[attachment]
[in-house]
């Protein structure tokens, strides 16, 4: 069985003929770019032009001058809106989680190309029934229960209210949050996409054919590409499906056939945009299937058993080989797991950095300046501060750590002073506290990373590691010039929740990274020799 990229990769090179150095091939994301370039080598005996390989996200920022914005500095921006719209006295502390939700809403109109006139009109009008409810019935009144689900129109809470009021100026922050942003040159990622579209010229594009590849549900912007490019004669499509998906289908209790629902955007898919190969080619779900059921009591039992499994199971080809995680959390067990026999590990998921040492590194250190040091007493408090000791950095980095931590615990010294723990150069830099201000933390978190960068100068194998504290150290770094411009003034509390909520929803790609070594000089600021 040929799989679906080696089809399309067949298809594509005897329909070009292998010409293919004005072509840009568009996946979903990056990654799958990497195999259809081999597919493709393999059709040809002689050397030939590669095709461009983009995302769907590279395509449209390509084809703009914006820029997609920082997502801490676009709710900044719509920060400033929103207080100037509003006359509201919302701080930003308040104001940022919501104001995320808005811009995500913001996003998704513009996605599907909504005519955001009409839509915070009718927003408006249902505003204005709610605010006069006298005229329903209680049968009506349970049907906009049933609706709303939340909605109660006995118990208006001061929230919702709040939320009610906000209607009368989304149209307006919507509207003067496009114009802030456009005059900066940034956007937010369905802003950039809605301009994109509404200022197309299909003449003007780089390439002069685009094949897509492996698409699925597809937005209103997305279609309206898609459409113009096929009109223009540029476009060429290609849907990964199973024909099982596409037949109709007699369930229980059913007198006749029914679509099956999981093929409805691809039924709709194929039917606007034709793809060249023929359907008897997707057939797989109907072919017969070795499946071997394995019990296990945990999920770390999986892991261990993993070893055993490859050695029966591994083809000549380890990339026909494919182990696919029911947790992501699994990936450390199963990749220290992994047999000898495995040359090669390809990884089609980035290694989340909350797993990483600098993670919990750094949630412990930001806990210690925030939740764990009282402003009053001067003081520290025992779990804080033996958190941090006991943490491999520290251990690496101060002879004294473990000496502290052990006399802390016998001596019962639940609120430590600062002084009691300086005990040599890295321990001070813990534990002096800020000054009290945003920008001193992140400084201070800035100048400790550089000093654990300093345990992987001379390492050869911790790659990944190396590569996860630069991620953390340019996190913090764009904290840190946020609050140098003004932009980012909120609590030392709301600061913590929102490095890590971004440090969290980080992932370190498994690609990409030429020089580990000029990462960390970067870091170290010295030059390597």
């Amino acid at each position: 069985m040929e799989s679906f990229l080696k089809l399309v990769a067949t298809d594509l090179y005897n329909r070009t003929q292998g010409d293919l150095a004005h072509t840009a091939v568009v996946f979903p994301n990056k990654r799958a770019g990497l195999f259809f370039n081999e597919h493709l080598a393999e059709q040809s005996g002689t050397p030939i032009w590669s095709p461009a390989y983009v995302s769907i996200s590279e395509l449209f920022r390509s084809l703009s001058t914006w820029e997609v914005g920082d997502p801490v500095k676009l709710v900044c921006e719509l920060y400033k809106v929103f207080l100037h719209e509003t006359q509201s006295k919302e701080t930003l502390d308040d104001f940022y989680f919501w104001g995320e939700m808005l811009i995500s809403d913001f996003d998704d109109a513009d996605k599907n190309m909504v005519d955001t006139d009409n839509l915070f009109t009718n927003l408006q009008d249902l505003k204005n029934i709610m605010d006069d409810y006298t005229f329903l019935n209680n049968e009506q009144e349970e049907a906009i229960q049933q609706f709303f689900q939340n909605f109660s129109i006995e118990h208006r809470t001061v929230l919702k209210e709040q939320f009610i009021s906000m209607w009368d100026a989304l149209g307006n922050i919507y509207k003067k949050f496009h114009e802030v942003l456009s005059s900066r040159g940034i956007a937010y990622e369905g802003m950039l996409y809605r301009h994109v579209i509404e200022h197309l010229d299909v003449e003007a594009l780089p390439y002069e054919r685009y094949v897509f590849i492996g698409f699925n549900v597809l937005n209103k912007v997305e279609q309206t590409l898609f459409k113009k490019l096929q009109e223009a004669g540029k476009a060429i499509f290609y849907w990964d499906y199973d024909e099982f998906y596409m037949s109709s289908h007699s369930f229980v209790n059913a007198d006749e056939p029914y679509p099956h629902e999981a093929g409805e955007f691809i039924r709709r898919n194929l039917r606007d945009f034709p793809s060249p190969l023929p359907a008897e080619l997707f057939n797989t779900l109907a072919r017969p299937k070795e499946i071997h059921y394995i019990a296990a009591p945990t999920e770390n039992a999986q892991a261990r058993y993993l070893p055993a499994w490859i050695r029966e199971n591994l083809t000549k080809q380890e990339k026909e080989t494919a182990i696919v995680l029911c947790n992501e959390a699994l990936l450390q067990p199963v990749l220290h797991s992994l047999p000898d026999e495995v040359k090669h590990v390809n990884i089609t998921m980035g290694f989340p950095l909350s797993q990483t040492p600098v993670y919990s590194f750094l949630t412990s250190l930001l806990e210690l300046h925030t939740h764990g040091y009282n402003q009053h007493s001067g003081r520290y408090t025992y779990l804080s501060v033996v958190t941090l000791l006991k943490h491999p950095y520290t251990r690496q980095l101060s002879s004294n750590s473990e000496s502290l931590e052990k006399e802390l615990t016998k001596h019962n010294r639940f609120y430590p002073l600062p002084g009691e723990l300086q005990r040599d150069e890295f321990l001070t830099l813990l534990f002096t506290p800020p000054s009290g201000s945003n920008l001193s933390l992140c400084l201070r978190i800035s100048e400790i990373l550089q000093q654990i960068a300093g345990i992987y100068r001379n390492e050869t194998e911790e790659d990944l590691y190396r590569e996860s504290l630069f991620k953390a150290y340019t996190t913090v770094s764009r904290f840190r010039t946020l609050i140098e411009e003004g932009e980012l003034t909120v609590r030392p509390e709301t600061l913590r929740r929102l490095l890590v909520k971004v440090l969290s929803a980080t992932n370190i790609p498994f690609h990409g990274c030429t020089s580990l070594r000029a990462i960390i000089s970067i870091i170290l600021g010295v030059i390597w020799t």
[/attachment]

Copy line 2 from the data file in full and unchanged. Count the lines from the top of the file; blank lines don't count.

């Protein structure tokens, strides 16, 4: 069985003929770019032009001058809106989680190309029934229960209210949050996409054919590409499906056939945009299937058993080989797991950095300046501060750590002073506290990373590691010039929740990274020799 990229990769090179150095091939994301370039080598005996390989996200920022914005500095921006719209006295502390939700809403109109006139009109009008409810019935009144689900129109809470009021100026922050942003040159990622579209010229594009590849549900912007490019004669499509998906289908209790629902955007898919190969080619779900059921009591039992499994199971080809995680959390067990026999590990998921040492590194250190040091007493408090000791950095980095931590615990010294723990150069830099201000933390978190960068100068194998504290150290770094411009003034509390909520929803790609070594000089600021 040929799989679906080696089809399309067949298809594509005897329909070009292998010409293919004005072509840009568009996946979903990056990654799958990497195999259809081999597919493709393999059709040809002689050397030939590669095709461009983009995302769907590279395509449209390509084809703009914006820029997609920082997502801490676009709710900044719509920060400033929103207080100037509003006359509201919302701080930003308040104001940022919501104001995320808005811009995500913001996003998704513009996605599907909504005519955001009409839509915070009718927003408006249902505003204005709610605010006069006298005229329903209680049968009506349970049907906009049933609706709303939340909605109660006995118990208006001061929230919702709040939320009610906000209607009368989304149209307006919507509207003067496009114009802030456009005059900066940034956007937010369905802003950039809605301009994109509404200022197309299909003449003007780089390439002069685009094949897509492996698409699925597809937005209103997305279609309206898609459409113009096929009109223009540029476009060429290609849907990964199973024909099982596409037949109709007699369930229980059913007198006749029914679509099956999981093929409805691809039924709709194929039917606007034709793809060249023929359907008897997707057939797989109907072919017969070795499946071997394995019990296990945990999920770390999986892991261990993993070893055993490859050695029966591994083809000549380890990339026909494919182990696919029911947790992501699994990936450390199963990749220290992994047999000898495995040359090669390809990884089609980035290694989340909350797993990483600098993670919990750094949630412990930001806990210690925030939740764990009282402003009053001067003081520290025992779990804080033996958190941090006991943490491999520290251990690496101060002879004294473990000496502290052990006399802390016998001596019962639940609120430590600062002084009691300086005990040599890295321990001070813990534990002096800020000054009290945003920008001193992140400084201070800035100048400790550089000093654990300093345990992987001379390492050869911790790659990944190396590569996860630069991620953390340019996190913090764009904290840190946020609050140098003004932009980012909120609590030392709301600061913590929102490095890590971004440090969290980080992932370190498994690609990409030429020089580990000029990462960390970067870091170290010295030059390597």